14. Andriea Ishman

    Thank you for this! My husband and face this question at least all of the time, and our co-workers have made a joke out of suggesting babies on   a daily basis. It gets annoying. We aren’t ready to have children, and we’re happy with our decision to wait. I have never actually reversed the question, but that’s a good idea. I honestly believe that people just want to see us in the same boat with them. I keep being told that I shouldn’t wait too long, because I’ll be old and tired while my children are running around as toddlers. It’s frustrating. I don’t look down on others for having children, but for some reason, people believe that I’m supposed to have children asap simply because I’m married. We’ve only been hitched for 2 1/2 years. We’re still learning each other.

  15. Black, Married and Childfree

    YES, YES, YES, AND YES!   I am so happy to finally see an article of this nature here!   When I initially came across BMWK, I was thrown off by the title of the site (Black – Check.   Married – Check-Check.   With Kids – NO!), then after reading a few articles, I had to give myself an attitude adjustment and realize that I really liked what I was reading on the site, and decided to continue to read the articles and participate.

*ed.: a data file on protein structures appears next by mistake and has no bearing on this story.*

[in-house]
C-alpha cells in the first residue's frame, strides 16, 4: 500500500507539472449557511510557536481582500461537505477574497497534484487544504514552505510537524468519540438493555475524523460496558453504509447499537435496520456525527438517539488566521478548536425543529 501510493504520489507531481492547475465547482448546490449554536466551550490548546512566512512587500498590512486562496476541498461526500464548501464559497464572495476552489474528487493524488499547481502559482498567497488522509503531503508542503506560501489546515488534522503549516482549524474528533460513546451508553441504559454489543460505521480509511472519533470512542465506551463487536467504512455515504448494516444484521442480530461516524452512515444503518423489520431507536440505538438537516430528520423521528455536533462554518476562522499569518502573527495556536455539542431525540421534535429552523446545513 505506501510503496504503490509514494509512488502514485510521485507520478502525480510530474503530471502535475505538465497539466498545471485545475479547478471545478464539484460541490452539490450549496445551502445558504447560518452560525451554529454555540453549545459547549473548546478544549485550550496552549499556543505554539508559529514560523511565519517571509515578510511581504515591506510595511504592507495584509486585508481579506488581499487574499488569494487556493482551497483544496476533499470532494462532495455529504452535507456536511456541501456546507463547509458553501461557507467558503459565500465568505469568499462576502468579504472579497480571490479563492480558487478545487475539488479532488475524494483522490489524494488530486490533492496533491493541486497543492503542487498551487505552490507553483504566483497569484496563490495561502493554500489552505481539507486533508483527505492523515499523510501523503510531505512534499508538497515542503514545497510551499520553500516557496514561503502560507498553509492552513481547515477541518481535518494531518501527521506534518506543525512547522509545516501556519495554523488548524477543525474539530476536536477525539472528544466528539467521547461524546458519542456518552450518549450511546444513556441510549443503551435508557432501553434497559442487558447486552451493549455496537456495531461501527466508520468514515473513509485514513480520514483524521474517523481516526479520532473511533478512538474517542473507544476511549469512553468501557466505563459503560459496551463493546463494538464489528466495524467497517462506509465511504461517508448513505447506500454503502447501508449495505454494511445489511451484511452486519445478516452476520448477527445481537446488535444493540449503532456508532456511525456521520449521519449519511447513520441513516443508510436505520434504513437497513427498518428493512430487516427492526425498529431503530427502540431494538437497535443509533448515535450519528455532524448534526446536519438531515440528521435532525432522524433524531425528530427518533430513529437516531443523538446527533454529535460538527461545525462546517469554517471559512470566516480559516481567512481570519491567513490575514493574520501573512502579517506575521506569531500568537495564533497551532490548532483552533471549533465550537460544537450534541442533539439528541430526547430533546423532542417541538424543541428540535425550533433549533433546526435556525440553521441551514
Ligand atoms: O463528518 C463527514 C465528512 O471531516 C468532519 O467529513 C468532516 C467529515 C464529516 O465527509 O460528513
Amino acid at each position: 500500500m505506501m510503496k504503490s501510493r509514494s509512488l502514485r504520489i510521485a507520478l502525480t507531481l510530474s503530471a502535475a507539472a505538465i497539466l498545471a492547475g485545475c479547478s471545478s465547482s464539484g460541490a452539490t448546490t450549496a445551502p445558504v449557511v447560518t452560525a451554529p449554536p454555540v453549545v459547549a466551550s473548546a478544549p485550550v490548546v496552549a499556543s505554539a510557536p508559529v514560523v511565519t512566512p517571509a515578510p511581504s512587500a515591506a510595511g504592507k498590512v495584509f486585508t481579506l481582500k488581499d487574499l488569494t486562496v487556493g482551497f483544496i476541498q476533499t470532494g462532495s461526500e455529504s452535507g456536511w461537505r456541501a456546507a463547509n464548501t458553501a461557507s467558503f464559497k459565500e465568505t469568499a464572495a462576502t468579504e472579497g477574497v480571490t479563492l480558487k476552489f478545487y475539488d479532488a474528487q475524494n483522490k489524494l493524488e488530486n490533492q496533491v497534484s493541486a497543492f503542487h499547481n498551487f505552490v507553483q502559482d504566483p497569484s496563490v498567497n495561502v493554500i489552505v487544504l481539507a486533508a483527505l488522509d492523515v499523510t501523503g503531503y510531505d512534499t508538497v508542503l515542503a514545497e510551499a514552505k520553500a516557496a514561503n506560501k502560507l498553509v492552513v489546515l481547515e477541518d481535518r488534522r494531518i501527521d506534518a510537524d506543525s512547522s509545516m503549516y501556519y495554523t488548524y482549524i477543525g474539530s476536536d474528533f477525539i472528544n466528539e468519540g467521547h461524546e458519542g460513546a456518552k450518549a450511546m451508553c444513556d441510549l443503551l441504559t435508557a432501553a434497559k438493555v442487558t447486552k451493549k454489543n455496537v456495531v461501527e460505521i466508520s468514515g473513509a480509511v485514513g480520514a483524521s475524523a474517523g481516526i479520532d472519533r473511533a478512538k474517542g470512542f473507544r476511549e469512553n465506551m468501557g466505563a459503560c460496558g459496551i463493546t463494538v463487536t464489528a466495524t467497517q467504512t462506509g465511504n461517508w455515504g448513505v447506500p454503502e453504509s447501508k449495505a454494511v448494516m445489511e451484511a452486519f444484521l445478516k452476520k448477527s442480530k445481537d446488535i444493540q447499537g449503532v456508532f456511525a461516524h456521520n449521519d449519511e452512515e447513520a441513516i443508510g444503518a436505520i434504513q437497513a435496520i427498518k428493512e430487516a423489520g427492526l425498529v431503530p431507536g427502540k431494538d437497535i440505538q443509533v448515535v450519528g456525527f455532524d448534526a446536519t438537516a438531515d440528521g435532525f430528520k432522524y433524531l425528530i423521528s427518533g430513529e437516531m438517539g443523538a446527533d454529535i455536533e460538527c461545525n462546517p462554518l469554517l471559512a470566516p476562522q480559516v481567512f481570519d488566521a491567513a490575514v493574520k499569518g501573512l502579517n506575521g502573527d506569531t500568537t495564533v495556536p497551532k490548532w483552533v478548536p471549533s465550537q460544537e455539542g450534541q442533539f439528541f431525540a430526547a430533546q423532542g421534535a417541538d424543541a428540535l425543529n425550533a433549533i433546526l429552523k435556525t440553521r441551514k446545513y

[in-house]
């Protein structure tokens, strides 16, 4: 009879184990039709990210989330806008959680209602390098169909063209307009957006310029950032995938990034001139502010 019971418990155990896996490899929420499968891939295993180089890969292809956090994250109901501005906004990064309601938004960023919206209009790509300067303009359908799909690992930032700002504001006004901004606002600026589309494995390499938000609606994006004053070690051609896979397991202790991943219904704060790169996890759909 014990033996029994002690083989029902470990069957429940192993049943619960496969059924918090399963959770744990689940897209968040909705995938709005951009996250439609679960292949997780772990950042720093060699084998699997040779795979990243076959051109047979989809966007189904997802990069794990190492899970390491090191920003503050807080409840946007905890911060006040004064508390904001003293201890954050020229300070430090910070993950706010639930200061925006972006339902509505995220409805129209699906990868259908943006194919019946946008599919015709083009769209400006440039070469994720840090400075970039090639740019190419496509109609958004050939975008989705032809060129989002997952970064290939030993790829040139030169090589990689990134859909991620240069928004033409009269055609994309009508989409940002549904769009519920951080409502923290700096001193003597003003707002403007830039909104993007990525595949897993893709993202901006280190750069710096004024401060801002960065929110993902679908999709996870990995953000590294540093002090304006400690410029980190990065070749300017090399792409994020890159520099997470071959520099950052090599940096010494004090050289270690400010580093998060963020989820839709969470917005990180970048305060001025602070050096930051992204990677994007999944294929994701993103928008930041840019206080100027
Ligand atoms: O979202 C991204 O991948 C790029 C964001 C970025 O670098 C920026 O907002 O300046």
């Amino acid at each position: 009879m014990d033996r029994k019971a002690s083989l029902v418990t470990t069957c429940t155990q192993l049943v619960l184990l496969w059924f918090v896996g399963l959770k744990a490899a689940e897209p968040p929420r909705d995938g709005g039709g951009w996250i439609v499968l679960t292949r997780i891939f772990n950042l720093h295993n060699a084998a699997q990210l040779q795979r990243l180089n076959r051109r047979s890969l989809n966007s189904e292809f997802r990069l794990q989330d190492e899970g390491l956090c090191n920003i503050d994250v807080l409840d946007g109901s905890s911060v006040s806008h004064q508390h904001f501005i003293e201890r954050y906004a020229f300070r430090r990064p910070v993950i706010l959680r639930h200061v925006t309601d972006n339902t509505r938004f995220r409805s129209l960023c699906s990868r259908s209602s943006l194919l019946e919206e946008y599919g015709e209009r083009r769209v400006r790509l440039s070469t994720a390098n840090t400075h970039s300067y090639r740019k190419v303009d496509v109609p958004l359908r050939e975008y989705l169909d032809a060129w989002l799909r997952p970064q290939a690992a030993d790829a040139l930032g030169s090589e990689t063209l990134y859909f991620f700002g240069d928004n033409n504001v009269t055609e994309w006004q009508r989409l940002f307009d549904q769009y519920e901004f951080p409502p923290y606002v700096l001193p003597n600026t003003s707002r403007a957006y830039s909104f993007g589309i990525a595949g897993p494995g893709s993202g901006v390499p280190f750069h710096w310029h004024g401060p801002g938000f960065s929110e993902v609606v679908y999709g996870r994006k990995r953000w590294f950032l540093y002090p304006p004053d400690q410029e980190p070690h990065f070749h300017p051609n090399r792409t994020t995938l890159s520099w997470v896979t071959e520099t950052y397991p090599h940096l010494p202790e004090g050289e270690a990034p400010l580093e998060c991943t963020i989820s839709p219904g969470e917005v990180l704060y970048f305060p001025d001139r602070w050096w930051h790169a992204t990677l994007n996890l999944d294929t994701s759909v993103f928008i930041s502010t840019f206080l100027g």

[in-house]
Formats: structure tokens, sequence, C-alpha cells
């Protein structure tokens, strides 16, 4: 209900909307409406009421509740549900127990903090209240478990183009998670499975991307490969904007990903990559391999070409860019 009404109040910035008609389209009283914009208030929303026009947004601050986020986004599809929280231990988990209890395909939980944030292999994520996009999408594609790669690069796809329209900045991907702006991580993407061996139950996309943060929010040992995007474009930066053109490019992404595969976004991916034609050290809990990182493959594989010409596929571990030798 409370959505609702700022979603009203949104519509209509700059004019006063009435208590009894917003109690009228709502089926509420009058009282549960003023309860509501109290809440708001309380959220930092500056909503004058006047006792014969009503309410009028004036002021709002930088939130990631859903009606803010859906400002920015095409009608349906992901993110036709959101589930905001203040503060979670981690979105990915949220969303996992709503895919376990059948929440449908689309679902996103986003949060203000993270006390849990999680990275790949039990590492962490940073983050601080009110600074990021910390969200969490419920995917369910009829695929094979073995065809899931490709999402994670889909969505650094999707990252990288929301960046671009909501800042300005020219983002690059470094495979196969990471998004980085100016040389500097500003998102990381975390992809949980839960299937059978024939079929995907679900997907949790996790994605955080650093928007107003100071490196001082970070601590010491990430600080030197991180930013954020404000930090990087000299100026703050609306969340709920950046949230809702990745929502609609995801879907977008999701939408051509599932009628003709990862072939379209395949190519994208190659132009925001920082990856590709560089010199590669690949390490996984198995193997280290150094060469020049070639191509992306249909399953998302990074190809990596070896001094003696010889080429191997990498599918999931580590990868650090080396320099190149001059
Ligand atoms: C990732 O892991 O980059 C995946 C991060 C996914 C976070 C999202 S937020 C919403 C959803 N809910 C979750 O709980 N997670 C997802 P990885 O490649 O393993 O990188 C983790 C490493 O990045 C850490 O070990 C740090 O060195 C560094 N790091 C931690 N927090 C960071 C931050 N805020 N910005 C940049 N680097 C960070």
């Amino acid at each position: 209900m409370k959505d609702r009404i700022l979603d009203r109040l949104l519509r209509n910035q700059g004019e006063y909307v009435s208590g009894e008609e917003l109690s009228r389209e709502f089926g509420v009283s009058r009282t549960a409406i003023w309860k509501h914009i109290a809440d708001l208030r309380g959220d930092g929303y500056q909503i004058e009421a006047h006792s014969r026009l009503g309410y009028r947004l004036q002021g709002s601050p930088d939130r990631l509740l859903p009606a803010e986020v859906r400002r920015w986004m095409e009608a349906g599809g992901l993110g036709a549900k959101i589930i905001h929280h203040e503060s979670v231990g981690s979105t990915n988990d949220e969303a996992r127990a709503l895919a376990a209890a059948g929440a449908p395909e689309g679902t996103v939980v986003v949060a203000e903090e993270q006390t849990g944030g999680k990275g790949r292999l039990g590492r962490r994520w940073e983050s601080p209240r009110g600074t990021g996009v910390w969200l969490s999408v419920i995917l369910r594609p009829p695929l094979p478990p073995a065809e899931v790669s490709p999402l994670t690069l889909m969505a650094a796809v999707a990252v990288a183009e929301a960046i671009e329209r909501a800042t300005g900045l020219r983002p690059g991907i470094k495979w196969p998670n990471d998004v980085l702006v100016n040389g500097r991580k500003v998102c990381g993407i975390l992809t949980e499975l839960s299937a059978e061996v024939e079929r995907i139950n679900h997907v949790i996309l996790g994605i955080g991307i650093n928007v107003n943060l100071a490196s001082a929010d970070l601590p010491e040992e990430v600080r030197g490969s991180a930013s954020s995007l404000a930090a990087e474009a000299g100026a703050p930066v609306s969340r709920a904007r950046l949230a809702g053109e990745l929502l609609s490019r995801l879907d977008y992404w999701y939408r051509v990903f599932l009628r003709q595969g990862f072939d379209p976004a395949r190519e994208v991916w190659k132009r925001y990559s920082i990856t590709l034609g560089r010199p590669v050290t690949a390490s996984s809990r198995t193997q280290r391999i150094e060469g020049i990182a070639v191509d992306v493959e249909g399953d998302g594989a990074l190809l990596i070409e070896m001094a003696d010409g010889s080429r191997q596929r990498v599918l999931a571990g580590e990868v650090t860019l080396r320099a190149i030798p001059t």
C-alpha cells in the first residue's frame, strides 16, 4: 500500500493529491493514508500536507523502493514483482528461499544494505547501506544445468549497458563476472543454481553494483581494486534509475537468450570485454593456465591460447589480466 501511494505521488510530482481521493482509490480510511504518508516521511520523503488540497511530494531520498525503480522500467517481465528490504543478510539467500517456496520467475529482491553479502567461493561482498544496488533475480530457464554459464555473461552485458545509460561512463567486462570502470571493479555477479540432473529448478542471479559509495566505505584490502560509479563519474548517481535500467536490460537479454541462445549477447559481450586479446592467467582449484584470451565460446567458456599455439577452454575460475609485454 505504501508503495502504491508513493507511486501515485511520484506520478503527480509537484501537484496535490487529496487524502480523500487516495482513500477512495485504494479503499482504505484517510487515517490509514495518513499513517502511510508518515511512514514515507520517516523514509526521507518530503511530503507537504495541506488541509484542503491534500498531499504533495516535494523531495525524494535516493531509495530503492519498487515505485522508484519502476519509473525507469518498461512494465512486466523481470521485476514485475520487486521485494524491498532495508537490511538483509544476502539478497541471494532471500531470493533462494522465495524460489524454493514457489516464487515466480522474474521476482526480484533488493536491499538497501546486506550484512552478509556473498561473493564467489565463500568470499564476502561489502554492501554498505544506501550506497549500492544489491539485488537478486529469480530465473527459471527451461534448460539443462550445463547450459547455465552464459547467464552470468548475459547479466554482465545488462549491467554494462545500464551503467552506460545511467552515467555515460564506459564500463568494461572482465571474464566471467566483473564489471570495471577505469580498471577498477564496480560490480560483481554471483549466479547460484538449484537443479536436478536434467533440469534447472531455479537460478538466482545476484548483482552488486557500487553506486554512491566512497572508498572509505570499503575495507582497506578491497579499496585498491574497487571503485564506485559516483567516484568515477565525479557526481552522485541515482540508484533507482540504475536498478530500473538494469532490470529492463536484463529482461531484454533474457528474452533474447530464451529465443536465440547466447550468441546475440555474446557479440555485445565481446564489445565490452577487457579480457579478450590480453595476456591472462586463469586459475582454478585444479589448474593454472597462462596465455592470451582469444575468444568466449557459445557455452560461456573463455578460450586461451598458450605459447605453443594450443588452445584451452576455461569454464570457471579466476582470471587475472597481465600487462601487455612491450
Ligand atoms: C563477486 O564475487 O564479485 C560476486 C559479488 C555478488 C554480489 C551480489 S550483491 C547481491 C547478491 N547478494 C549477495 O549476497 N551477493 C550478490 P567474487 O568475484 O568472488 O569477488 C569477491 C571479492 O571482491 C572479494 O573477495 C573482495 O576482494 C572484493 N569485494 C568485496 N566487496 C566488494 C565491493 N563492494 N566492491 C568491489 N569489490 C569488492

With all that, I am staunchly childfree, and I, too, have received the gamut of reactions from “WHY NOT?” to awkward silences.   I get that society, American society in particular, is very child-minded, and I begrudge noone who chooses to procreate.   What I don’t understand is why is it so hard for many to grasp about the concept of childfreedom.   One particular reaction I will never forget was that of a former classmate of mine who, in the middle of a phone conversation, just blurt out, “WHY DON’T YOU HAVE ANY KIDS?!!11!!!”   Her tone seemed to be one of chastizing me with an undertone of   utter disbelief.   I responded that I just chose not to have any, then she went on to blab about something else related to her having kids.   (This woman started having kids when she was 12, now has six and will probably have more, but I’ve never said to her, “GIRL YOU GOT TOO MANY KIDS!   YOU NEED TO STOP!”.   That’s something I would NEVER do to anyone who has multiple kids!)